I have always been fascinated by the Ku Klux Klan (KKK) and several years ago I started collecting artifacts here and there. I first became aware of the KKK when I was around 11 years old and watched a documentary about the organization on TV.
There are a number of myths about the origins of the KKK. Some people believe that it was launched by Confederate prisoners during the Civil War. Others think that it was a secret order of Chinese opium smugglers. In reality, the Klan began when a group of six former Confederate soldiers decided to start a social club in December 1865 in Pulaski, Tennessee. They decided that it would be a secret society and established titles for the various officers. They chose names that were purposely ridiculous, for example calling the head of the group the Grand Cyclops and his assistant, the Grand Magi. The members would be called Ghouls. Even the name of the social club, Ku Klux Klan was meant to be intentionally unusual and somewhat mysterious.
The club was actually originally founded out of boredom. Historians disagree about the motivations of the founders. Their first stunts involved disguising themselves in sheets and riding around on their horses in the streets of Pulaski showing off. They added masks and tall pointed hats to their costumes.
by Judee Norton
(1990, Arizona State Prison Complex-Perryville Goodyear, Arizona)
bright shiny bracelets
jangling on my arm
wide leather belt
snug about my waist
chains dangling seductively
between my legs.
I am captured
but not subdued
think they have me
wheels and soars and spins and shouts
I am free
to look to see
all that I ever have been
all that I ever may be
I hold the small and sacred part of me close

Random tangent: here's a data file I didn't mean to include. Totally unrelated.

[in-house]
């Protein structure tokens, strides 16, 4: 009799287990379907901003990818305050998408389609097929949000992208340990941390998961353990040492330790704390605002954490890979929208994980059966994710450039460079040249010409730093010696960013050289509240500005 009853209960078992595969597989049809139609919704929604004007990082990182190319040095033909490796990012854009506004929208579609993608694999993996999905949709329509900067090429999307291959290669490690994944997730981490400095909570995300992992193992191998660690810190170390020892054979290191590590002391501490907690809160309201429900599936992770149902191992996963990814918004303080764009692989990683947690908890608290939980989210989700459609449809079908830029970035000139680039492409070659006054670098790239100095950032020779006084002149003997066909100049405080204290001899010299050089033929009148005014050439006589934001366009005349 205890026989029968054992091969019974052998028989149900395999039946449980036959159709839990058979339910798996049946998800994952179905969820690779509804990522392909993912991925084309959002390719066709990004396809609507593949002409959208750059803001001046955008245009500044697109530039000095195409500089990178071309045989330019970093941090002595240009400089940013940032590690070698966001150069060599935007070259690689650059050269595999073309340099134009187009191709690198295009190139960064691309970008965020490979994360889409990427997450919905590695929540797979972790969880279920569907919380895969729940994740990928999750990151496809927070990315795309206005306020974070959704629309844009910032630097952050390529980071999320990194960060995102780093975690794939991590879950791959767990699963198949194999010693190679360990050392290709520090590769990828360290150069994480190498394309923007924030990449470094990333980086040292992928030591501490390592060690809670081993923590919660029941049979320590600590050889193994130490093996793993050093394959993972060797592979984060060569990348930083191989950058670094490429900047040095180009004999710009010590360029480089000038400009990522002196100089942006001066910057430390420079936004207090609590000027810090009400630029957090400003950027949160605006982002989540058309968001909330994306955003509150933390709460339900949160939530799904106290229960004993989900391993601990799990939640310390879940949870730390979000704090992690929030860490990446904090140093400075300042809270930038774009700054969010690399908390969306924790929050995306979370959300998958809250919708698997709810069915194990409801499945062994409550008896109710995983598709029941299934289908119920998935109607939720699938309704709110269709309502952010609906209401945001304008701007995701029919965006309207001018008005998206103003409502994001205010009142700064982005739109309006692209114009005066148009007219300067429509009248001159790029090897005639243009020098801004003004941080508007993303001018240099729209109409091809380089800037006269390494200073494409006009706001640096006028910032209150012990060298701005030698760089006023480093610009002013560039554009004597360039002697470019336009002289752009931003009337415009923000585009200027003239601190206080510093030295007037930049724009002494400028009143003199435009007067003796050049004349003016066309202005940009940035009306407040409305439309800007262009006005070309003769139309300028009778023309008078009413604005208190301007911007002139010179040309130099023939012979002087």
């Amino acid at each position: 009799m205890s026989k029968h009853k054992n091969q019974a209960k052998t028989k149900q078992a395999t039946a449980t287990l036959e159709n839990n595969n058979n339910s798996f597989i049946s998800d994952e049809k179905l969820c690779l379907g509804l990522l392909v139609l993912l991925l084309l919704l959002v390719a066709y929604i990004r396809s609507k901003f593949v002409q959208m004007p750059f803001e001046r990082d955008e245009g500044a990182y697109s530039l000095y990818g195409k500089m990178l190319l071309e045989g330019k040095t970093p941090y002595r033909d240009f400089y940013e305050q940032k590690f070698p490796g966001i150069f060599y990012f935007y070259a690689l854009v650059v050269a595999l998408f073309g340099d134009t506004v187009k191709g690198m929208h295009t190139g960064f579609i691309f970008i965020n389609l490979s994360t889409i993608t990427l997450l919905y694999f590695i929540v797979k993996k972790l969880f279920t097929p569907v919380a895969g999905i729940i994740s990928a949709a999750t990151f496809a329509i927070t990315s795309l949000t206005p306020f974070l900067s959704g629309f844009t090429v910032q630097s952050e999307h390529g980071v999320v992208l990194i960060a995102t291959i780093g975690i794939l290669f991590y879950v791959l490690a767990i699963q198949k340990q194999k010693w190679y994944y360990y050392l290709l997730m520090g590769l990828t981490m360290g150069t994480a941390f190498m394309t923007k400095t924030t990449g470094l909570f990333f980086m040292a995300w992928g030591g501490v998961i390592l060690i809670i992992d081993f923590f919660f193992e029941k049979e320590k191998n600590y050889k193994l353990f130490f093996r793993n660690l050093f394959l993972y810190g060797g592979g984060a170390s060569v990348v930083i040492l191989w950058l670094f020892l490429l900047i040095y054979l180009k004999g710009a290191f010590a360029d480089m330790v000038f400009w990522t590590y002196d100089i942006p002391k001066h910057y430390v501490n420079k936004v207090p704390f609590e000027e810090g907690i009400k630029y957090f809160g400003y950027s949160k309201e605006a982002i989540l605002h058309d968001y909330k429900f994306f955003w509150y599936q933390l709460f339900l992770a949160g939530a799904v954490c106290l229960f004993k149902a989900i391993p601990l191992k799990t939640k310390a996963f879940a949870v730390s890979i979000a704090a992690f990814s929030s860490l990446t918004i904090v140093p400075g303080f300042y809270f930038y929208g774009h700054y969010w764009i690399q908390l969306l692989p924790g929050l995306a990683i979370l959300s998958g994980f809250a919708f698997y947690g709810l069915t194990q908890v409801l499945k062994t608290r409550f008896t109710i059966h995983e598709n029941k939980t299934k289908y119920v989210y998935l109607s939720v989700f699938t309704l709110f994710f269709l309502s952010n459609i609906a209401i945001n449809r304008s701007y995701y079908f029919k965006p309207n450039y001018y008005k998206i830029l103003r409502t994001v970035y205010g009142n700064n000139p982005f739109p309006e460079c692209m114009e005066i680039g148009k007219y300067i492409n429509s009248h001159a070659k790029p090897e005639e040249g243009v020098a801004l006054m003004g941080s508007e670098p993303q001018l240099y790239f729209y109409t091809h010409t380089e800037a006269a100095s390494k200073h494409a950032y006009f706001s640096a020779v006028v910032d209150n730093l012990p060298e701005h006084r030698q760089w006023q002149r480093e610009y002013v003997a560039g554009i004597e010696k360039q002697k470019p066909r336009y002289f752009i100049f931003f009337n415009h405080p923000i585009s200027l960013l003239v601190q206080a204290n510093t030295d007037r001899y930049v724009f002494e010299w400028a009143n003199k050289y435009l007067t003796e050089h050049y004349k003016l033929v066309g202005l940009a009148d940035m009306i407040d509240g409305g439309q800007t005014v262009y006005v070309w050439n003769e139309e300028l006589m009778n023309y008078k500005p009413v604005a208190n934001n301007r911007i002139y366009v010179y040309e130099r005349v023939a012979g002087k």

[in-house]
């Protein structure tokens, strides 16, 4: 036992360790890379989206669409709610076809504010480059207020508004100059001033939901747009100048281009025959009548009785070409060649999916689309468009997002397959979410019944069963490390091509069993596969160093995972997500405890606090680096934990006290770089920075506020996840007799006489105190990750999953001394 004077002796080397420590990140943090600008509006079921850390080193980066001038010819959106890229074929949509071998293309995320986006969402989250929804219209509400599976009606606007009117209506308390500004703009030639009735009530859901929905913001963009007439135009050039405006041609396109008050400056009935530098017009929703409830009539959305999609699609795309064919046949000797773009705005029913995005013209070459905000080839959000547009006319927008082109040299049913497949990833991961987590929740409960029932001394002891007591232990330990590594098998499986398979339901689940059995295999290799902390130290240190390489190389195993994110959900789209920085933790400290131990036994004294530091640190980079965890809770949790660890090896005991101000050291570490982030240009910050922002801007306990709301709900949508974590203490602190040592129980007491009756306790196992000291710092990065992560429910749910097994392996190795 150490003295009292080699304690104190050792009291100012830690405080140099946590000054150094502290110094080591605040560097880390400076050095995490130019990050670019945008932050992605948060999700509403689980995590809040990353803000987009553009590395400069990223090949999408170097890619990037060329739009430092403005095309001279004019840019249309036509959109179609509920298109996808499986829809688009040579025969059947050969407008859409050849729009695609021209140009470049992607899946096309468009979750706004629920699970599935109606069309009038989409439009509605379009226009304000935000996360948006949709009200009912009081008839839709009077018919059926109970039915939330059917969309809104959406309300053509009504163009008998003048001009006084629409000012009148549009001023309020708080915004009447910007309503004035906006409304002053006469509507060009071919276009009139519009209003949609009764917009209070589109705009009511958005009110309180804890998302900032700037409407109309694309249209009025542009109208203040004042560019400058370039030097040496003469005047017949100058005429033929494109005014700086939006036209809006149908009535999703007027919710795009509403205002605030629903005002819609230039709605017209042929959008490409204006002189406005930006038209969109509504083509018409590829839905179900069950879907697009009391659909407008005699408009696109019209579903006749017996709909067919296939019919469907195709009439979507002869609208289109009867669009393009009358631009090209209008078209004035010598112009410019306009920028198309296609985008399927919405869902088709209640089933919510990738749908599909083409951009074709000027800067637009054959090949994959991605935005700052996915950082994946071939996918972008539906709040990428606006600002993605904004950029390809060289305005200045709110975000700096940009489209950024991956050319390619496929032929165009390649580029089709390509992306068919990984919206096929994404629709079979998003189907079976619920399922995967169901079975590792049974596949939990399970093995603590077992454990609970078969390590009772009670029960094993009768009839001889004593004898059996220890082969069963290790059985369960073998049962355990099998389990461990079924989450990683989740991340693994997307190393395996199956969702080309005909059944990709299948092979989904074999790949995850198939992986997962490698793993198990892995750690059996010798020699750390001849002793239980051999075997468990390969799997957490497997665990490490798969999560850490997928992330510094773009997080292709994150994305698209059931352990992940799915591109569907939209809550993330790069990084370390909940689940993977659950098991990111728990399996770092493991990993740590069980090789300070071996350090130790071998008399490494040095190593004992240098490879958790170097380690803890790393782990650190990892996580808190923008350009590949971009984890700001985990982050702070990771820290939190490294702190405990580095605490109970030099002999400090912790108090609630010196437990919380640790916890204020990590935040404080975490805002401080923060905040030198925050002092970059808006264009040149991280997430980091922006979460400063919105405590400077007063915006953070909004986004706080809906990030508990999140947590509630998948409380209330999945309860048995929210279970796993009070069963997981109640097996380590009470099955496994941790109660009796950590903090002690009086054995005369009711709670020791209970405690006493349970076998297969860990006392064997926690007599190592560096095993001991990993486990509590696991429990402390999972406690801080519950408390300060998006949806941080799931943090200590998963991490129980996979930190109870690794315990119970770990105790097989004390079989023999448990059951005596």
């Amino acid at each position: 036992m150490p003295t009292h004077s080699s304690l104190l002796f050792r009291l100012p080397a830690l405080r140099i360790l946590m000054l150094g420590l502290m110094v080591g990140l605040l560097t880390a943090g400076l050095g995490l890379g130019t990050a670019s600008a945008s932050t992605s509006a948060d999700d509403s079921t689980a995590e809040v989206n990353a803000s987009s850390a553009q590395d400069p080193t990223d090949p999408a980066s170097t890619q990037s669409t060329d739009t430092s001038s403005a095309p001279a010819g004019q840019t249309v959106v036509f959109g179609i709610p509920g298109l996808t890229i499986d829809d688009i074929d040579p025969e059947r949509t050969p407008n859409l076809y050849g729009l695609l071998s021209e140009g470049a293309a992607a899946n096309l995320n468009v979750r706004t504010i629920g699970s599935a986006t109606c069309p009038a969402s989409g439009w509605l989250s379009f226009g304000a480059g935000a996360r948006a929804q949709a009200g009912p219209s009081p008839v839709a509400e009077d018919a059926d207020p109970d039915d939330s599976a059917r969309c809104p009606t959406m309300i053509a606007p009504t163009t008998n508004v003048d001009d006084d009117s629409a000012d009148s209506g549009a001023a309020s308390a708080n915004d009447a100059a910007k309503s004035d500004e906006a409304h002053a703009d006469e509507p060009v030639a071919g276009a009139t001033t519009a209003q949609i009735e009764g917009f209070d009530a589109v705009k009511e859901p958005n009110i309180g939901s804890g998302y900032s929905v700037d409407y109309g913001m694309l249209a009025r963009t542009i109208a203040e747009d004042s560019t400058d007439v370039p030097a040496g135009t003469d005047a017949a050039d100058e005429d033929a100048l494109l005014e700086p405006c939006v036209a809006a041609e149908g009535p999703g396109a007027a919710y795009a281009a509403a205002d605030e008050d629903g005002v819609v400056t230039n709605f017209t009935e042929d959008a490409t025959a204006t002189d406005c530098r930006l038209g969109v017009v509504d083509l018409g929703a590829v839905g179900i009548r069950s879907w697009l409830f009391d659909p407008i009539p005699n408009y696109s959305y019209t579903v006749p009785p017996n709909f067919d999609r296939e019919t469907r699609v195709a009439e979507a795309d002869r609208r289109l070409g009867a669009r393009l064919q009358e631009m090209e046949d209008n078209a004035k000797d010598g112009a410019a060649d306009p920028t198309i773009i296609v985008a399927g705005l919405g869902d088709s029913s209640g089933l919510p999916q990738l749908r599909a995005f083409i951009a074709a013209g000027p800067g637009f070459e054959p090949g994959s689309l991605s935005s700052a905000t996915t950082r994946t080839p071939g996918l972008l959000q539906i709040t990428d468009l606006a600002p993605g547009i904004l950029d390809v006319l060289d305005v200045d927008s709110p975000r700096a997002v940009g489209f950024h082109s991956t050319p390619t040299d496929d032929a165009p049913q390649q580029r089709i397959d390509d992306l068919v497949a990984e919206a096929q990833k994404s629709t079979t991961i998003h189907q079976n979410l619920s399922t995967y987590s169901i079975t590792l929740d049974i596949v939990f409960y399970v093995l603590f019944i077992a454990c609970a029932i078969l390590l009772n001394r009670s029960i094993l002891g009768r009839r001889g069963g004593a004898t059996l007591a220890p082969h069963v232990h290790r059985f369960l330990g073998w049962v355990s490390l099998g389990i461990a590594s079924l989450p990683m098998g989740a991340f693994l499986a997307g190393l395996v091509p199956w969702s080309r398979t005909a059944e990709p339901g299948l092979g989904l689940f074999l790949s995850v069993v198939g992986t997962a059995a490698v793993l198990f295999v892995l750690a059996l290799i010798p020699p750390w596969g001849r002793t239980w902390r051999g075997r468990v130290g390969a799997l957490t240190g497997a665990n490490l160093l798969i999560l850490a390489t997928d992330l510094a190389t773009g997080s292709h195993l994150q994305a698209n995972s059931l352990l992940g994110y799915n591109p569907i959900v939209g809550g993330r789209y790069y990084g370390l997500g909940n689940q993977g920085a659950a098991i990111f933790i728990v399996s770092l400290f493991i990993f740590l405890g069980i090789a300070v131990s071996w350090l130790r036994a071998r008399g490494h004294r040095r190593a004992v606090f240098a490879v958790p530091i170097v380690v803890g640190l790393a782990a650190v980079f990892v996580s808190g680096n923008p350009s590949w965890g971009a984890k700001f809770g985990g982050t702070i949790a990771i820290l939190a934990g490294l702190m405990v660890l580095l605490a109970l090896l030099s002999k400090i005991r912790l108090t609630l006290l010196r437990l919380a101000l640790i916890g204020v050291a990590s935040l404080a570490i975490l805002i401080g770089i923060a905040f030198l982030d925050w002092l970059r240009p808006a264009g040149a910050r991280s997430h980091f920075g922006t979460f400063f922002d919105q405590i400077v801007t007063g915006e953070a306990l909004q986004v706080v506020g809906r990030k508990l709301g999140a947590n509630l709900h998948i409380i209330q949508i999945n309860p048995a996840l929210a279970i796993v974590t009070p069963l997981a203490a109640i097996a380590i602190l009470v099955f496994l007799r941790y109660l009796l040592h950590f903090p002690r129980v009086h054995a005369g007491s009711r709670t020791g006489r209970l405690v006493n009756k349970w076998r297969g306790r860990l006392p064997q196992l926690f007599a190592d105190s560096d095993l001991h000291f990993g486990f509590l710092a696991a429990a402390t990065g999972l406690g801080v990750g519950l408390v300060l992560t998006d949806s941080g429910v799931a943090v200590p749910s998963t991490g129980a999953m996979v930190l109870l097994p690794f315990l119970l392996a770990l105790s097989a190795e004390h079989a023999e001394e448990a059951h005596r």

like a royal flush
my poker face
must not betray
cannot touch it
not even in their dreams
am light and air and fire
slip through their clutching fingers
like the night
even as they grasp my puny wrist
of simple bone
Last month, I co-organized an event with some colleagues about restorative and transformative justice in Chicago. The purpose was to highlight some of the exciting projects and initiatives in the city and also to provide a space where practitioners could network. The event was a success with over 120 people attending workshops that day.
At the event, my friend, the talented artist and filmmaker Gretchen Hasse, conducted interviews with some of the participants. My idea was to capture how practitioners in Chicago think and talk about restorative and transformative justice. Gretchen completed the short film this week. It is terrific. In under 15 minutes, I think that viewers will get a good understanding about the value of restorative and transformative justice. I hope that you will watch the film and pass it on to others.
Special thanks to Gretchen for creating this wonderful film documenting restorative and transformative justice in action in Chicago.